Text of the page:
Trial #5 of my foray into Italian meringue-based macarons: blueberry macarons filled with blueberry cream cheese buttercream. I finally got the macaron consistency that I am quite happy with. They’re not perfect yet—some still have air pockets between the feet and the cap, but that’s because I have been too cautious about over-folding during macaronage that I actually under-folded and didn’t knock enough air out of the batter. Hopefully I’ll finally nail it in my next try 😊
Blueberry cheesecake macarons
Blueberry macaron shells
Makes about 48 shells (24 filled macarons)
100 g finely ground almonds (almond meal/flour)
100 g confectioner’s sugar
5 g freeze-dried blueberries, ground to a powder
37 g egg whites (from approximately 1 egg)
100 g granulated sugar
37 g egg whites (from approximately 1 egg)
25 g water
- Line baking trays with baking paper, silicone macaron mats or silpat (I used silpats).
- Tant pour tant: Grind the ground almonds, confectioner’s sugar, and powdered freeze-dried blueberries in the food processor. Sift the mix into large bowl. Place the pieces that won’t go through the sieve back in the food processor and process until everything goes through the sieve. Make a well in the center of the tant pour tant.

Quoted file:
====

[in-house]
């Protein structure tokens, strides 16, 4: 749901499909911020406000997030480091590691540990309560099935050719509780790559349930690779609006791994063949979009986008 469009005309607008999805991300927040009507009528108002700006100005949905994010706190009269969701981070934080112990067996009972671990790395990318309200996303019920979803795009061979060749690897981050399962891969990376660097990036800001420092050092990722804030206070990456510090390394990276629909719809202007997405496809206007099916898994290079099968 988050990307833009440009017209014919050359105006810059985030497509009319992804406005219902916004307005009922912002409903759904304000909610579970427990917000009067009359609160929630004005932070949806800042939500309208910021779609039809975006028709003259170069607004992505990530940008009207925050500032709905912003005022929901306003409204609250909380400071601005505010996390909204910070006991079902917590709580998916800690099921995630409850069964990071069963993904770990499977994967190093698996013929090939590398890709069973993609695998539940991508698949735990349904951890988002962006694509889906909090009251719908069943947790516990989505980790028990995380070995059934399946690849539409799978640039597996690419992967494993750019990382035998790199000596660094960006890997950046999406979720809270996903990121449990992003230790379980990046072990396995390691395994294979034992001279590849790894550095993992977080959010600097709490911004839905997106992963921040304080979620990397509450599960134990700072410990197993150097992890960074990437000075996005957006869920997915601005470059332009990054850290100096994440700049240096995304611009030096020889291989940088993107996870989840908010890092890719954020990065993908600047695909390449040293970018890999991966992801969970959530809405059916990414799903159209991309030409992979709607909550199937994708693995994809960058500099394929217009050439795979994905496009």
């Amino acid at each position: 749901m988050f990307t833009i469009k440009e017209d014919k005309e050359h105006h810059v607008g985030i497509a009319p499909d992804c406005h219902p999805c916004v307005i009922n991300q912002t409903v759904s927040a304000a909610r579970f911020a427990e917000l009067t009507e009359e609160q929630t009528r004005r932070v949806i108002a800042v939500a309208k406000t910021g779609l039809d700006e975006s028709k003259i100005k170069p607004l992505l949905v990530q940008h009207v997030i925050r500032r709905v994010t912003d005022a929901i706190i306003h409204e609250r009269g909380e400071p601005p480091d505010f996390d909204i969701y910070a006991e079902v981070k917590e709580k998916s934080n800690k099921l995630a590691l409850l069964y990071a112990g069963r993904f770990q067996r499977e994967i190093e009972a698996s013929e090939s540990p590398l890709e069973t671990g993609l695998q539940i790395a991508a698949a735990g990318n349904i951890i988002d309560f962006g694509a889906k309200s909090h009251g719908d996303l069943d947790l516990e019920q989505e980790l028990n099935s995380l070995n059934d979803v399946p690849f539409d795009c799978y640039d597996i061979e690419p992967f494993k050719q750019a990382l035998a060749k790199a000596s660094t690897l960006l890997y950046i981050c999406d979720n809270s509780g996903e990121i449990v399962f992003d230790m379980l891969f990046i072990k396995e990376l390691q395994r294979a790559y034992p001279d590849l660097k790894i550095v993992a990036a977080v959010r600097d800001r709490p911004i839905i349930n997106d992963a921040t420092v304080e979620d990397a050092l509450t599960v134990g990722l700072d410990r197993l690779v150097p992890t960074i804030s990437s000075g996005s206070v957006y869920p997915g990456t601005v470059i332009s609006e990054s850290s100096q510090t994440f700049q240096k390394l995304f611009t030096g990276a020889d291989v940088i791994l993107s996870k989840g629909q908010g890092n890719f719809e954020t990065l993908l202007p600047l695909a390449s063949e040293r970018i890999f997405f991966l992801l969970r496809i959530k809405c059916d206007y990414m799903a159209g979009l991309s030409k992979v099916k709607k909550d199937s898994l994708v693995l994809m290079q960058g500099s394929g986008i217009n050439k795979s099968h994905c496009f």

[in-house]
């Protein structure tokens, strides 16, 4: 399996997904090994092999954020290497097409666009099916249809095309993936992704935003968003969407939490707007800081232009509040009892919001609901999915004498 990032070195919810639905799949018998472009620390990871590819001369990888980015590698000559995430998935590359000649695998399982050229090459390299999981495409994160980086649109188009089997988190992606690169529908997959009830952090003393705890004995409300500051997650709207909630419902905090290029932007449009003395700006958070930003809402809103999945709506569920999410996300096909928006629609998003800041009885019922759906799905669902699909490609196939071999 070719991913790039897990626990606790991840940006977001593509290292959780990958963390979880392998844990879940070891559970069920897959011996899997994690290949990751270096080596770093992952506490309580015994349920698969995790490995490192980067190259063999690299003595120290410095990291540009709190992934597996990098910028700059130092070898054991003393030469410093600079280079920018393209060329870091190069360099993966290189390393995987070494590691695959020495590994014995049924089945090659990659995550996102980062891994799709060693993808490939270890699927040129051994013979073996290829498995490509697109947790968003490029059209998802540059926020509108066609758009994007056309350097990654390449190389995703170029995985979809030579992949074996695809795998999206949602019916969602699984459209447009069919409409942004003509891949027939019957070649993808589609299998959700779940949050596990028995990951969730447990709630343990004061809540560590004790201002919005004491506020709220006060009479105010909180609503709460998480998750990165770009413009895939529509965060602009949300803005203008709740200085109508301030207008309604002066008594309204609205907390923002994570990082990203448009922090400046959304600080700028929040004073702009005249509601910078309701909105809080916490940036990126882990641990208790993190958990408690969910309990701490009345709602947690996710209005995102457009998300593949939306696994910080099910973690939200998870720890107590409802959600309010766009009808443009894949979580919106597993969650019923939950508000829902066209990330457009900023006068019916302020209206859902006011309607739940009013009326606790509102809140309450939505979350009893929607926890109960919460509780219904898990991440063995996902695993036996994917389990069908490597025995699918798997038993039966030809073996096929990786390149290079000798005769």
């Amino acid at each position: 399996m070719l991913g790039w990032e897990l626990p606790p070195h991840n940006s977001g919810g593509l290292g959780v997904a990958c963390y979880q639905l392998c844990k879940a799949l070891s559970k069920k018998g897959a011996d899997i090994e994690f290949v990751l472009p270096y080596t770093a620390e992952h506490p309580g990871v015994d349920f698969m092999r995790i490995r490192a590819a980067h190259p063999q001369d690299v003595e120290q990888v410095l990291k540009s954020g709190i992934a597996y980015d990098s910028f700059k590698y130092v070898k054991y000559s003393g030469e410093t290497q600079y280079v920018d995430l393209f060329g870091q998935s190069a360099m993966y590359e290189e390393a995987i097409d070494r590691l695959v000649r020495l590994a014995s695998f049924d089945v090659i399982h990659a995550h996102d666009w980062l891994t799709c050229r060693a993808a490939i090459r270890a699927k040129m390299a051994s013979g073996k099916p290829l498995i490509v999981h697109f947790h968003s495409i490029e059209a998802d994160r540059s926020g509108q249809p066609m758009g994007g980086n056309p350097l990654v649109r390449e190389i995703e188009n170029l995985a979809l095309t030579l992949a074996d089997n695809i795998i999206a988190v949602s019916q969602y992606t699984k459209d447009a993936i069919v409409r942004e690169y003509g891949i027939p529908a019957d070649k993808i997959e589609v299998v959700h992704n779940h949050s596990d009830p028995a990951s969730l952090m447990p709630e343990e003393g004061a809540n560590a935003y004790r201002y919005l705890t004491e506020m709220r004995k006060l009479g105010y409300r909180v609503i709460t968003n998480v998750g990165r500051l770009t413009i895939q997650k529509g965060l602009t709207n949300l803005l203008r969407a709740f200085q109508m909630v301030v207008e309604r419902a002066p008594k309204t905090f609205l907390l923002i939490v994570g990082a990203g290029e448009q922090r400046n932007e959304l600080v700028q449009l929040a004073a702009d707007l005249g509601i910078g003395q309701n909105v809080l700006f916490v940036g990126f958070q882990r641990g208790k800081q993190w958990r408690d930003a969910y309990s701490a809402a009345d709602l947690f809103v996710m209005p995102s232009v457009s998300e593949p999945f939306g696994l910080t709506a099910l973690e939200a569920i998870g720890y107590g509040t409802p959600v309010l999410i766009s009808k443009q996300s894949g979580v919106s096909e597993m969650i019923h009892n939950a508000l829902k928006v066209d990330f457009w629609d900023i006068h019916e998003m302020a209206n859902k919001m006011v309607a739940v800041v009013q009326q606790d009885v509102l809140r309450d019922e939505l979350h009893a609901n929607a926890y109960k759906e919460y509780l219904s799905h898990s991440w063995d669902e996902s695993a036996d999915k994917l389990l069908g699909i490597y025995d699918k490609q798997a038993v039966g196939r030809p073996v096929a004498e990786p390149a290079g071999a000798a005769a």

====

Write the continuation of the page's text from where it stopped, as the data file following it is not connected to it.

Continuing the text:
- Pour the egg white mixture in the middle of the tant pour tant but do not mix. Set aside.
- Italian meringue: Place the water and sugar in an appropriately sized saucepan. Place a digital kitchen thermometer (I used a digital meat thermometer with an alarm function) in the center of the pan with the sugar mixture, and heat over medium heat until the sugar syrup boils and reaches a temperature of 118°C. DO NOT STIR, but you can swirl gently.